The DVD Report #669

Destry Rides Again was the name of a 1932 Tom Mix western taken from Max Brand’s serialized novel, Twelve Peers. Universal owned the title, which it used in the celebrated 1939 pacifist western that bore no resemblance to the 1932 film, which had been a run-of-the-mill shoot-em-up.

The 1939 film, given a beautiful 4K restoration by Universal, and released as a Criterion Special Edition, was designed as a spoof of the genre. It was the Blazing Saddles of its day. It was the film that solidified James Stewart’s reputation as a major star and provided Marlene Dietrich with one of the greatest comebacks in movie history.

Stewart had been under contract to MGM, which used him in mostly thankless roles in fifteen films made between 1936 and early 1938. Then came his loan-out to Columbia for Frank Capra’s You Can’t Take It with You and Mr. Smith Goes to Washington, swiftly followed by Destry Rides Again on loan-out to Universal.

Dietrich had been one of the twelve stars infamously referred to as “box-office poison” in the May 1938 article in the Independent Film Journal. She was, in fact, no. 2 on the list behind Greta Garbo, and ahead of Mae West, Joan Crawford, Kay Francis, Norma Shearer, Luise Rainer, John Barrymore, Dolores del Rio, Katharine Hepburn, Edward Arnold, and Fred Astaire in that order.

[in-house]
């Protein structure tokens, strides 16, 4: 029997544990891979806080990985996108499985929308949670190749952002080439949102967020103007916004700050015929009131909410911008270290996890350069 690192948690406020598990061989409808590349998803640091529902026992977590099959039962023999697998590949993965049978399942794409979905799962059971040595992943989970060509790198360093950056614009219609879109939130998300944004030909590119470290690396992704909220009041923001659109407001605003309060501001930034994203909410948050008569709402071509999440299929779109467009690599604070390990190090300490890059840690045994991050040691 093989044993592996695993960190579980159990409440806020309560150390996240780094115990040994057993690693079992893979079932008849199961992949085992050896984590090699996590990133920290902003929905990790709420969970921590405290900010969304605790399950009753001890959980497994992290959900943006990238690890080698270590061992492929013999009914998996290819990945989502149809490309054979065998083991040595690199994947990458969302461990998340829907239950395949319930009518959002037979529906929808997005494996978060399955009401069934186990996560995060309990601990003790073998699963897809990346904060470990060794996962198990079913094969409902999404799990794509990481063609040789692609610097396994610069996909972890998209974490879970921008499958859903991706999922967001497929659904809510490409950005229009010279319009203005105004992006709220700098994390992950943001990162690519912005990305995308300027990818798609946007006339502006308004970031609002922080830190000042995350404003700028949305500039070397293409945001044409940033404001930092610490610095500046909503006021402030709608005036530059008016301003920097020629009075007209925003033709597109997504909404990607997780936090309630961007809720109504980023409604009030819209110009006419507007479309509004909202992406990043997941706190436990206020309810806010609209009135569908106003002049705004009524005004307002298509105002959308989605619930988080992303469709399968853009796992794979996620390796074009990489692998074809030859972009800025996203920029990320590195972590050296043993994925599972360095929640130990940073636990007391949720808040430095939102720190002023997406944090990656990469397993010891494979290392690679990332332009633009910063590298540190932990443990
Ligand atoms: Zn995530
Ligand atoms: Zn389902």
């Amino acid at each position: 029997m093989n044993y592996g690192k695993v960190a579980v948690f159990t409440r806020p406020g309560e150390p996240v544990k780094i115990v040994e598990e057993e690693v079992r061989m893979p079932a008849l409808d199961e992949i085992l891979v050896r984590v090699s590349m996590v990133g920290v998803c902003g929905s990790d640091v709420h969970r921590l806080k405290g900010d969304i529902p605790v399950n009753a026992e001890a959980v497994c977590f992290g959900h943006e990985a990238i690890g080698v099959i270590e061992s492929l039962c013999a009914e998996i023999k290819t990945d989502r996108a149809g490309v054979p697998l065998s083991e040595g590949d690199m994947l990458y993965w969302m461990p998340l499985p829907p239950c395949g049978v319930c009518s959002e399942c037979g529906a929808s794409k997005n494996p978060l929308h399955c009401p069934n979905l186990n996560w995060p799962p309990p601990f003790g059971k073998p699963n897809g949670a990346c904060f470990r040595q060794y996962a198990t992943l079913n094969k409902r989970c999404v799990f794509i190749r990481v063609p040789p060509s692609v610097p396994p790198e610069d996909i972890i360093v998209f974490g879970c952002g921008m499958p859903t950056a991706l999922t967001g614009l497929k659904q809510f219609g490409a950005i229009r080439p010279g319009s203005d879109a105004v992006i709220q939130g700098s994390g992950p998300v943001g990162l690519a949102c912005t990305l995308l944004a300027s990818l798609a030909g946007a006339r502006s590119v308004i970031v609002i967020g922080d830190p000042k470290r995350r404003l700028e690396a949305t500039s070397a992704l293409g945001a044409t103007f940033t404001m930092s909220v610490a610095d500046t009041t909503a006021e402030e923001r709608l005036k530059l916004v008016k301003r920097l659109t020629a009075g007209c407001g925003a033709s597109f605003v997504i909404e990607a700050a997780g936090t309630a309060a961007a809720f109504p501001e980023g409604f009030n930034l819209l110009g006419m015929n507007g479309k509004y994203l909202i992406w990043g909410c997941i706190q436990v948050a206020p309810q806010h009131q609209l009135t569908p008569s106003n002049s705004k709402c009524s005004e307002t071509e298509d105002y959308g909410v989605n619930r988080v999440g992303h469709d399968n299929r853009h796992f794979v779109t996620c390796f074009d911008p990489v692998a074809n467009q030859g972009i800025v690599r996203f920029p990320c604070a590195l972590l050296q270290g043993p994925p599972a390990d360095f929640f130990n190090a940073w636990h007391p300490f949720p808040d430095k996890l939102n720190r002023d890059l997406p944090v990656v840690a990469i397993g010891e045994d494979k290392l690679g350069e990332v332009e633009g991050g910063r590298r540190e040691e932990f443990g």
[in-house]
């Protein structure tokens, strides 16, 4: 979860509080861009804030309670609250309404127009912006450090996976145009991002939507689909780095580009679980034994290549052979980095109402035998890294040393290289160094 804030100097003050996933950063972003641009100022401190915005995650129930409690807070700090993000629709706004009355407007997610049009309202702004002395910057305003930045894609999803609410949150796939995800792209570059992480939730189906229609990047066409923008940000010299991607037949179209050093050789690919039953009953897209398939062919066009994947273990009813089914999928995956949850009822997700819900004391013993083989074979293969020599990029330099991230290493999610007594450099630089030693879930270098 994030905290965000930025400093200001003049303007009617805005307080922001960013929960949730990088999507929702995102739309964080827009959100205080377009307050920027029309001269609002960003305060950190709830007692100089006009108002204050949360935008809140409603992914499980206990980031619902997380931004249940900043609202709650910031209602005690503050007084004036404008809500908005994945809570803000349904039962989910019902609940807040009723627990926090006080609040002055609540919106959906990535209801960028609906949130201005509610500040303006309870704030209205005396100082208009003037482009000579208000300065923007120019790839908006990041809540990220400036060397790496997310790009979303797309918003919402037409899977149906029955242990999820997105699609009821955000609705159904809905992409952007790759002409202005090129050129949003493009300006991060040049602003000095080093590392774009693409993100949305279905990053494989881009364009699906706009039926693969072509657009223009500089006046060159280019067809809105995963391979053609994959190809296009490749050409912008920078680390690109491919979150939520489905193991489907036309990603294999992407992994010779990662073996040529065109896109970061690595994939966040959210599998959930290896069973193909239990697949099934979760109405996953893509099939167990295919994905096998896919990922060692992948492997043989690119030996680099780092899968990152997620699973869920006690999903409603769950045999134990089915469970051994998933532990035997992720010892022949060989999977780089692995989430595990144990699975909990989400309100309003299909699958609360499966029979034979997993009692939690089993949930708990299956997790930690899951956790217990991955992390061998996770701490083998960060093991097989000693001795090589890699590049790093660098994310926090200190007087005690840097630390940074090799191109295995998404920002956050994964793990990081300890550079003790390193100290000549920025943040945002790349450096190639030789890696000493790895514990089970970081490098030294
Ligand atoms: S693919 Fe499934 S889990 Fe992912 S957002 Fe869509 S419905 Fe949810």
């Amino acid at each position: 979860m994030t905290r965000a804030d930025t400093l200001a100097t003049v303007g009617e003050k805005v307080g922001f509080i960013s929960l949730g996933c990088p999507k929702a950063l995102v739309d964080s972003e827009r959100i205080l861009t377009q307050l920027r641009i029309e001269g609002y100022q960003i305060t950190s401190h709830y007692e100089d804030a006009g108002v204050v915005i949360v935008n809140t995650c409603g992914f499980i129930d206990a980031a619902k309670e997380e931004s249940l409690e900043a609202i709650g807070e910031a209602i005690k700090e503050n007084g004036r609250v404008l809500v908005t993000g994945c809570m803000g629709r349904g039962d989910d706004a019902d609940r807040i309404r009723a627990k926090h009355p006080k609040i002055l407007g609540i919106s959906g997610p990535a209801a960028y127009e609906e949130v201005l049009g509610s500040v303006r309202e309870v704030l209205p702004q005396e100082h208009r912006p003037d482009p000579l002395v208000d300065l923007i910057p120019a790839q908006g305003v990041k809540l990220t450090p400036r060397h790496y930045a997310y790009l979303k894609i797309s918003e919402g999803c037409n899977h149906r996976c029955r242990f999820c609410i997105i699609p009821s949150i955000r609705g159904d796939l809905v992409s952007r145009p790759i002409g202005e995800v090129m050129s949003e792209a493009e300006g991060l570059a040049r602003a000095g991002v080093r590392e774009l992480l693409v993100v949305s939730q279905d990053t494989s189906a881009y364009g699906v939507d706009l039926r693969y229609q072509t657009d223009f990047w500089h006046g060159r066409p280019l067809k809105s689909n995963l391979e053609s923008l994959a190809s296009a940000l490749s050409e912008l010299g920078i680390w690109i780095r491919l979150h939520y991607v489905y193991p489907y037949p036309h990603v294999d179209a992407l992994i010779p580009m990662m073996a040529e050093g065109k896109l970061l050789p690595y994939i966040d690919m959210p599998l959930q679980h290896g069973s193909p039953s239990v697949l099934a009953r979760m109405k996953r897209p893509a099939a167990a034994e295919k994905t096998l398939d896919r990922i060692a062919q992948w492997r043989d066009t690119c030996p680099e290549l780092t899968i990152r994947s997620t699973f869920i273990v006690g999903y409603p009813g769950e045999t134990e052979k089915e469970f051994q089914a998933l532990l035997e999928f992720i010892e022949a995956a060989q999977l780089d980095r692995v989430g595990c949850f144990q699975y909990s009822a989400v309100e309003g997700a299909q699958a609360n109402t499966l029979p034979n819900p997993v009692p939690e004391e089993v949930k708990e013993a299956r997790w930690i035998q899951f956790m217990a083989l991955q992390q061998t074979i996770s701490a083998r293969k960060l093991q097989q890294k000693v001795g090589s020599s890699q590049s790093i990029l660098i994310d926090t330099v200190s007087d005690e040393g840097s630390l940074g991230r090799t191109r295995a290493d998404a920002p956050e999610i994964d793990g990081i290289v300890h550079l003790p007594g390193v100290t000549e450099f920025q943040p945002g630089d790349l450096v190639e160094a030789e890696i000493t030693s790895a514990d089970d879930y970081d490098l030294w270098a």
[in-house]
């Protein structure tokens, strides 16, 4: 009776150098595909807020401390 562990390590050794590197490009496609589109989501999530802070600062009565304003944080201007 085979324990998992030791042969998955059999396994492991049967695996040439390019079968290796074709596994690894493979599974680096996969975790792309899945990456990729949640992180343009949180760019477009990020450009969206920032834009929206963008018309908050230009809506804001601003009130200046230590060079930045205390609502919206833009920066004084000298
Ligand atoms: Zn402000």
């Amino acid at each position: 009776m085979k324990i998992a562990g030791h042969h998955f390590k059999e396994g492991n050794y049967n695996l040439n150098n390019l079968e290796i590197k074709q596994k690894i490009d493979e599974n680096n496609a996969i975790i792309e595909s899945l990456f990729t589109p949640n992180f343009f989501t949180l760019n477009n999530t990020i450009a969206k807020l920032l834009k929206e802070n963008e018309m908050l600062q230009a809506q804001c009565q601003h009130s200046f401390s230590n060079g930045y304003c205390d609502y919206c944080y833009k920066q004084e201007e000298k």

When Dietrich was asked to make the film, she thought it was a joke and was on the verge of turning it down when either Erich Maria Remarque, the All Quiet on the Western Front author, or her former mentor Joseph von Sternberg (The Blue Angel), convinced her that the change in image would be good for her career. Sources differ as to which it was, but I like the Remarque version in which he is said to have also suggested that if successful it would bring greater emphasis on her campaign to make the world more aware of the evils of Hitler’s Germany. It did that and more.